Mindfulness- and acceptance-based interventions for psychosis: Our current understanding and a meta-analysis

  title={Mindfulness- and acceptance-based interventions for psychosis: Our current understanding and a meta-analysis},
  author={Stephanie Louise and Molly Fitzpatrick and Clara Strauss and Susan Lee Rossell and Neil Thomas},
  journal={Schizophrenia Research},

Feasibility and efficacy of an acceptance and mindfulness-based group intervention for young people with early psychosis (Feel-Good group)

Results of the study provide a basis for an estimation of an adequate sample size for a fully powered RCT that needs to be conducted to test whether Feel-Good is effective in the inpatient treatment of psychotic symptoms for individuals with early psychosis.

Engagement, clinical outcomes and therapeutic process in online mindfulness for psychosis groups delivered in routine care

Findings in relation to therapy engagement, clinical benefits, participant experience and group process offer encouragement that online delivery of mindfulness for psychosis groups may be a useful addition to mental health services for people with distressing voices.

Mindfulness-based interventions for non-affective psychosis: a comprehensive systematic review and meta-analysis

Yoga as an increasingly utilized, conceptualized psychological intervention on overall psychotic symptoms for people with non-affective psychosis is investigated, suggesting that short-term MBIs can be beneficial for non-Affective psychosis.

An Overview of the Evidence for Psychological Interventions for Psychosis: Results From Meta-Analyses

There are numerous psychological approaches to psychosis that differ in focus, specificity and formats. These include psychodynamic, humanistic, cognitive-behavioural and third-wave-approaches,

Effects of mindfulness on psychotic symptoms: insights from a randomized clinical trial

Mindfulness did not increase the frequency of positive symptoms but it did reduce negative symptoms, and the lack of an effective treatment for negative psychotic symptoms underscores the clinical importance of the findings.

The effects of acceptance and commitment therapy in psychosis treatment: A systematic review of randomized controlled trials.

  • E. Yıldız
  • Psychology, Medicine
    Perspectives in psychiatric care
  • 2019
A systematic review of existing randomized controlled trials that examine the effect of acceptance and commitment therapy (ACT) in the treatment of psychotic disorders and to integrate this knowledge and experience into the nursing literature.

Mindfulness-Based Interventions for People with Schizophrenia: A Systematic Review and Meta-Analysis

Evidence that supports the effectiveness and safety of MBIs for the treatment of people with schizophrenia is found, and the results obtained are comparable to those obtained by cognitive-behavioral therapy for psychosis.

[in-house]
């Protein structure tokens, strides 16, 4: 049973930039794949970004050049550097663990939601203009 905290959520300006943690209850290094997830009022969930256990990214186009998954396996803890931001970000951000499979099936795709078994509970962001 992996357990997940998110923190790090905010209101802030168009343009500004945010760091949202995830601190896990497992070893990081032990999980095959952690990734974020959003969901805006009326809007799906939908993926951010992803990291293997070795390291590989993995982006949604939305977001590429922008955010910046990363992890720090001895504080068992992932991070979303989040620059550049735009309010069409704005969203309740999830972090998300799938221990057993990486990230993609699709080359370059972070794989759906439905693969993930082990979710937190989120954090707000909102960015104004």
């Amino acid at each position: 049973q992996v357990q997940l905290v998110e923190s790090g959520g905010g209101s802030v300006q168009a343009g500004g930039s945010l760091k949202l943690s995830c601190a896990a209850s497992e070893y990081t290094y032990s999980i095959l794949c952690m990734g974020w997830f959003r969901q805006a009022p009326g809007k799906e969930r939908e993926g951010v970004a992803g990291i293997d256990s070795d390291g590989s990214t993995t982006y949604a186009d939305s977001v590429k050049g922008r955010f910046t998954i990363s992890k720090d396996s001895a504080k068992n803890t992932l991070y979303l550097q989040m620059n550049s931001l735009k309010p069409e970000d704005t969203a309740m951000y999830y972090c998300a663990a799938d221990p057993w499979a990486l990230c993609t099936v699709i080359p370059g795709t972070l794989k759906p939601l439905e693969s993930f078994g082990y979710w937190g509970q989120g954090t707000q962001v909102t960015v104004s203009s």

Mindfulness- and Acceptance-based Interventions for Psychosis: A Systematic Review and Meta-analysis

Mindfulness- and acceptance-based interventions can be recommended as an additional treatment for patients with psychosis and moderate evidence was found for short-term effects on total psychotic symptoms, positive symptoms, hospitalization rates, duration of hospitalization, and mindfulness.

Mindfulness groups for distressing voices and paranoia: a replication and randomized feasibility trial.

Findings on feasibility are encouraging and secondary analyses replicated earlier clinical benefits and showed improved mindfulness of thoughts and images, but not voices.

Acceptance and commitment therapy for psychosis: Randomised controlled trial

Improvements reflected the treatment focus on positive symptoms; however, absence of process-measure changes suggests that the ACT intervention used did not manipulate targeted processes beyond befriending.

Cognitive Behavior Therapy for Schizophrenia: Effect Sizes, Clinical Models, and Methodological Rigor

CBTp had beneficial effect on positive symptoms, however, psychological treatment trials that make no attempt to mask the group allocation are likely to have inflated effect sizes.

Effects of a mindfulness-based psychoeducation programme for Chinese patients with schizophrenia: 2-year follow-up.

  • W. ChienD. Thompson
  • Psychology, Medicine
    The British journal of psychiatry : the journal of mental science
  • 2014
Mindfulness-based psychoeducation appears to be a promising approach to treatment for Chinese patients with schizophrenia.

Applying mindfulness therapy in a group of psychotic individuals: a controlled study.

Both the usefulness and effectiveness of implementing a mindfulness-based program have been replicated in a controlled manner in patients with psychosis.

The Active Therapeutic Processes of Acceptance and Commitment Therapy for Persistent Symptoms of Psychosis: Clients’ Perspectives

Key findings indicate important clinical implications for ACT for this client group: greater attention to the client connecting metaphors and concepts to the intended meaning may be valuable; caution should be used with some mindfulness and defusion techniques for intense experiences; and values work may be particularly useful for this population.